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Windy rainstorm for much of southern New England

Posted by David Epstein  December 26, 2012 09:34 PM

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During the past few hours I am watching warm ocean air continue to move westward. There was little chance anyone inside of Route 128 was going to see any snow with this system. Tonight it is becoming clearer that you will have to go at least to Route 495 to see an significant snow. The map below shows the position of the rain snow-line this evening and this line is slowly moving westward. To the left of where the front stops will see the heaviest snow. The front can wave a bit back and forth changing the snow to rain and back to snow again, but it appears that the trend is leaning warmer not colder with this system so far and that means the heaviest snows will most assuredly be confined to well north and west of Worcester.
coastal front.png
I will give more updates on Twitter at @growingwisdom I would love to hear from you.

Our storm is edging closer this evening and the radar above shows snow now entering the region. Storms have two sides to them, one is warm and one is cold. If a storm stays over the ocean we end up on the cold side, if a storm moves to our west we end up warm. This particular storm is going to allow enough of its warm part to move up along the coast. This air will then spread inland quite far changing the snow to rain. I am confident that along the coast and about 20-30 miles inland there will be little accumulation of snow. The challenge continues to be as you get further west and north as to how much snow will fall before any change to or mix with rain. In order to estimate how much snow falls, I have to calculate the time of the change to mixed precipitation. The snow will become heavy late tonight. For every hour you stay all snow, it will be about an additional inch of snow that accumulates. The accumulation map you see below assumes the change to rain moves fairly steadily west and north overnight and by morning has pushed to the Route 495 belt. As of mid-evening, the front has pushed in the Framingham area and continues moving westward. You might notice your own thermometer rising above freezing. Once you warm-up to about 35F, there is little chance for any snow.
snowfall new england.png
Snow and rain is about to enter the eastern half of Massachusetts. If you start as snow, it may snow very hard at the start of the storm and you could have moments when you see near whiteout conditions. To the east rain will become heavy and winds will increase.
The worst of the storm will be from about 11 PM tonight until about noon Thursday. The winds will also be strongest during that time and the morning high tide around 10 AM could see some minor coastal flooding. I am not expecting any major flooding along the coast.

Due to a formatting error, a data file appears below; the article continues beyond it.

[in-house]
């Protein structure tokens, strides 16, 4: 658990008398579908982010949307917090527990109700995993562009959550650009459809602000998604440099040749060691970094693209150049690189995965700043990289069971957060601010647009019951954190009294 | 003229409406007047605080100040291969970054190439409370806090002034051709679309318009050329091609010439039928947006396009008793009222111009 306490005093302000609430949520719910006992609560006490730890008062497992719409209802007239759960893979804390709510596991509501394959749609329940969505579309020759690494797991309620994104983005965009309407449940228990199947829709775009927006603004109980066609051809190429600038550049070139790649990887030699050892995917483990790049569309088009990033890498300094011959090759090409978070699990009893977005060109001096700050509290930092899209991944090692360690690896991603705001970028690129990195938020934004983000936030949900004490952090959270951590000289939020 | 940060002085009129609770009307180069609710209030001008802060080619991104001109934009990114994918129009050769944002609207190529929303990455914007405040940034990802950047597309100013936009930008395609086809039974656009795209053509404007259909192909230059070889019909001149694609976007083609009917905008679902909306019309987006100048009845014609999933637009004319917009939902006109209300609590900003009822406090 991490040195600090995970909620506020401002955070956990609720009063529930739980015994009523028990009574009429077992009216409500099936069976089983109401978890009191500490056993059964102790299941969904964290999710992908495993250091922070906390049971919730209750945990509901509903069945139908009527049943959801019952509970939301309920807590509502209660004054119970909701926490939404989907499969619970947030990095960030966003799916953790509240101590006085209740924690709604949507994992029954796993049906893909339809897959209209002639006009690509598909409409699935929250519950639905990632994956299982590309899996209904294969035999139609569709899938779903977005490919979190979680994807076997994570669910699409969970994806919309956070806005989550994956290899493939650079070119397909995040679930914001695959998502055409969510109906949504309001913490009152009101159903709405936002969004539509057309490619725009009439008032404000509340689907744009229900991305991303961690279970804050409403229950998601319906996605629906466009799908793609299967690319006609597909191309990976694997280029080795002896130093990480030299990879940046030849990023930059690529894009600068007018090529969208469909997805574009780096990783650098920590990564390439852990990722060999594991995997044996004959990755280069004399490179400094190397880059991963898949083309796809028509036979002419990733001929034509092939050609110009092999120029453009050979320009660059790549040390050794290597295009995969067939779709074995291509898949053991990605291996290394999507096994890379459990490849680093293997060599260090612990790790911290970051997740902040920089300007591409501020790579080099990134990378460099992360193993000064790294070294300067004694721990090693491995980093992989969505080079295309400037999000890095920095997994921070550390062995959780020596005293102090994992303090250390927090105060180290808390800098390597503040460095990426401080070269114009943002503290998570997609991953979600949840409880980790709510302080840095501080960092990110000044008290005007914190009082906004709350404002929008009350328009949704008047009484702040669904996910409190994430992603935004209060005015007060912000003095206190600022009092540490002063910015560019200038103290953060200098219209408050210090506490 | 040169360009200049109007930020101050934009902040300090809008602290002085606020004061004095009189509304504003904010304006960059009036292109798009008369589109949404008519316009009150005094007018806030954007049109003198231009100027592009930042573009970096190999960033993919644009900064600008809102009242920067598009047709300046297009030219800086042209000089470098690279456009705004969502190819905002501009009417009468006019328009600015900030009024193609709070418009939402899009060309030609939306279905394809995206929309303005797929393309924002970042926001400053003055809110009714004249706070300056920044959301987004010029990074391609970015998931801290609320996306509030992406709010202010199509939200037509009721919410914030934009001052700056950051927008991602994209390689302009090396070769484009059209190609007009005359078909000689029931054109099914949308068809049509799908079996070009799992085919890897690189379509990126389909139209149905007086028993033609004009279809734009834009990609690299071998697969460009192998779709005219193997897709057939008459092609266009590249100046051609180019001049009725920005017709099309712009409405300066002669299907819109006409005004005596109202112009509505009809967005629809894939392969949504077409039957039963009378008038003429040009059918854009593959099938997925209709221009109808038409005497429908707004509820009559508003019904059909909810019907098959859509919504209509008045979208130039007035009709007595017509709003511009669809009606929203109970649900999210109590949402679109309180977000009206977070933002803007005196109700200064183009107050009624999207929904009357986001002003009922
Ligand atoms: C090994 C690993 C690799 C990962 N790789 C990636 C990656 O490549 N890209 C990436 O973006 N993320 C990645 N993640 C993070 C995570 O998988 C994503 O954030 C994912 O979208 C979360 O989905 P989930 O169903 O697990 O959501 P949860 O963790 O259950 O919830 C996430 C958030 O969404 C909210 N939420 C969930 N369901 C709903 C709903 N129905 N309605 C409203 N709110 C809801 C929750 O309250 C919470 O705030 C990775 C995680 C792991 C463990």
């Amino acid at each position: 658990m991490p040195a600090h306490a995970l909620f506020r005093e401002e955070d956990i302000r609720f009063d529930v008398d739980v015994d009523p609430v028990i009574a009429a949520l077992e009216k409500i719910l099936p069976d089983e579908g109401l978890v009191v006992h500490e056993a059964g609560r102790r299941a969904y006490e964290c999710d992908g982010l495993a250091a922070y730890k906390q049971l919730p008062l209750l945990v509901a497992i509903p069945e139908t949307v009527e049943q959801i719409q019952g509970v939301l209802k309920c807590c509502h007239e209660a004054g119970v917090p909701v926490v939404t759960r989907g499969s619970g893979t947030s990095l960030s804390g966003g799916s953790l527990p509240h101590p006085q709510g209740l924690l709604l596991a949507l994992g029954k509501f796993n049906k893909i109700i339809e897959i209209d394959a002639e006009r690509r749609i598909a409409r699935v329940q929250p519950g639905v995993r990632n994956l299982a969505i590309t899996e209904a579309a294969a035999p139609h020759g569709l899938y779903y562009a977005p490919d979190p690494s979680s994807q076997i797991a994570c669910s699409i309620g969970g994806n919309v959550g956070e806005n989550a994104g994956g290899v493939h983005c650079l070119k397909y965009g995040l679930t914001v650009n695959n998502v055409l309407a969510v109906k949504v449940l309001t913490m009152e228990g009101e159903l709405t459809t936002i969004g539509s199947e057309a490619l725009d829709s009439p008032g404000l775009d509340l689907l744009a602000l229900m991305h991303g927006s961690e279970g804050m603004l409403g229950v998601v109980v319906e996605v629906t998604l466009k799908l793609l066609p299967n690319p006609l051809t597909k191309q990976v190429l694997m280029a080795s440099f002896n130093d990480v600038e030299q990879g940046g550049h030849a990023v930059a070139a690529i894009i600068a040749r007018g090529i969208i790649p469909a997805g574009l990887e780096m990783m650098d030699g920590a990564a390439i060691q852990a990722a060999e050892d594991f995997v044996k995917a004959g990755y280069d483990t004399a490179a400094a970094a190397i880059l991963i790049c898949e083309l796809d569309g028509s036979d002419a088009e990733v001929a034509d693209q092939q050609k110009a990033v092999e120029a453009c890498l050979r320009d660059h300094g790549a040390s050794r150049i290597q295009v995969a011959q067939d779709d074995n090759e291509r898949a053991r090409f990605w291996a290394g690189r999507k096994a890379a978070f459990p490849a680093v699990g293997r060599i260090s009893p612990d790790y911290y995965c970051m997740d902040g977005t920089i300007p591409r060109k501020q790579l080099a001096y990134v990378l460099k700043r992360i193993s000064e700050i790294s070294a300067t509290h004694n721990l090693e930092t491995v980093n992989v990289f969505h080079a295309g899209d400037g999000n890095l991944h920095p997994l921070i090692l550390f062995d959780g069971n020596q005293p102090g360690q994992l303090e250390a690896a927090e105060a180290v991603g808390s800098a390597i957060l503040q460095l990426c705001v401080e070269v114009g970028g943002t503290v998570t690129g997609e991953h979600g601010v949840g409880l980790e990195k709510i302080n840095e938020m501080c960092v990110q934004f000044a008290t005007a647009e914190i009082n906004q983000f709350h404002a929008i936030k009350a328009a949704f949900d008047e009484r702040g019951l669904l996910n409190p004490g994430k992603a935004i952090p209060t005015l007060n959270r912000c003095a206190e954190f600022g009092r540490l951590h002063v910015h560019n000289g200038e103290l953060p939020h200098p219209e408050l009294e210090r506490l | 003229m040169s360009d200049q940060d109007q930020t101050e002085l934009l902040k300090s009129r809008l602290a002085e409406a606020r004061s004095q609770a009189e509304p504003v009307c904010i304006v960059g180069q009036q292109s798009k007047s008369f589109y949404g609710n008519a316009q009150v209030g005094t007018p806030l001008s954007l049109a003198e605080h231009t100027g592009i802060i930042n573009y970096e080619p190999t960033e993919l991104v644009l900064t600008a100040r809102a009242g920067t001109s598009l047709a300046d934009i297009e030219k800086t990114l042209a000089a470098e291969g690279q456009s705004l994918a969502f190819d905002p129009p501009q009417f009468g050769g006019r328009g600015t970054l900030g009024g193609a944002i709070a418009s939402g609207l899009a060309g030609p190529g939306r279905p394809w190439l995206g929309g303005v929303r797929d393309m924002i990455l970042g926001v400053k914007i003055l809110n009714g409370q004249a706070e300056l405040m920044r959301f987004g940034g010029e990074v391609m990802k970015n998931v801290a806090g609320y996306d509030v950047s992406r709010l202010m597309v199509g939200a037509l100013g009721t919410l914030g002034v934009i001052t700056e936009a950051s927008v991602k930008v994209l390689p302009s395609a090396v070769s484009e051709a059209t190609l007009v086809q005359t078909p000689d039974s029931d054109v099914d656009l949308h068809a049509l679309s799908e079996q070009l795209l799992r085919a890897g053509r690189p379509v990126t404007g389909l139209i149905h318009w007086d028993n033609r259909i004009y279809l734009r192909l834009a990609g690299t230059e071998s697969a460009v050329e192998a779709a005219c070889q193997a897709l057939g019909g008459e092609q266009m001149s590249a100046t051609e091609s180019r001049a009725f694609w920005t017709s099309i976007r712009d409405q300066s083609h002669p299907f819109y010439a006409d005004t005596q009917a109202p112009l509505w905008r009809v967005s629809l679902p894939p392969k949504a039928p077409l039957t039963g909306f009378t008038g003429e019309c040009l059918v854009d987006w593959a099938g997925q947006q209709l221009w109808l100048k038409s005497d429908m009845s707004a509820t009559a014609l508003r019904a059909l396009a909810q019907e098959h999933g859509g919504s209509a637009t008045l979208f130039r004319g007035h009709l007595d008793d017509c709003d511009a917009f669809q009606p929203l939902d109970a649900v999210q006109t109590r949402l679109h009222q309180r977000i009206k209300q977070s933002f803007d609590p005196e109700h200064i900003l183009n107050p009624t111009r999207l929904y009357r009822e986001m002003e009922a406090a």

Winds will be strong enough that there may be scattered power outages and minor tree damage. Also, with the very heavy rain and frozen ground, basement flooding can be an issue. I would check the basement occasionally during the storm to be sure water is not coming in.

We will see 1 to 3 inches of rainfall with this storm. This is a lot of water on frozen, fairly saturated ground. I suspect street flooding and some small stream flooding to be a bit of a problem. The morning commute tomorrow will be slow, wet and messy.

The storm ends later tomorrow afternoon and skies will clear for Friday leaving a mostly sunny breezy and chilly day to end the week.

Next storm
You might have heard there may be a storm this weekend. There isn't going to be another storm. The jet stream will take that storm out to sea well to our south. The weather will turn cold for First Night 2013 and highs on January 1st will stay in the teens much of the day.
This weeks video talks about soil compaction. If you have an area of your lawn that won't grow grass very well or a tree that isn't performing, the issue might be soil compaction. Take a look at this video and see how soil compaction can be fixed.

I'd love to hear your thoughts on this blog or any others. Please follow me on Twitter at @growingwisdom and check out my latest videos at

This blog is not written or edited by or the Boston Globe.
The author is solely responsible for the content.

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About the author

David Epstein has been a professional meteorologist and horticulturalist for three decades. David spent 16 years at WCVB in Boston and currently freelances for WGME in Portland, ME. In 2006, More »
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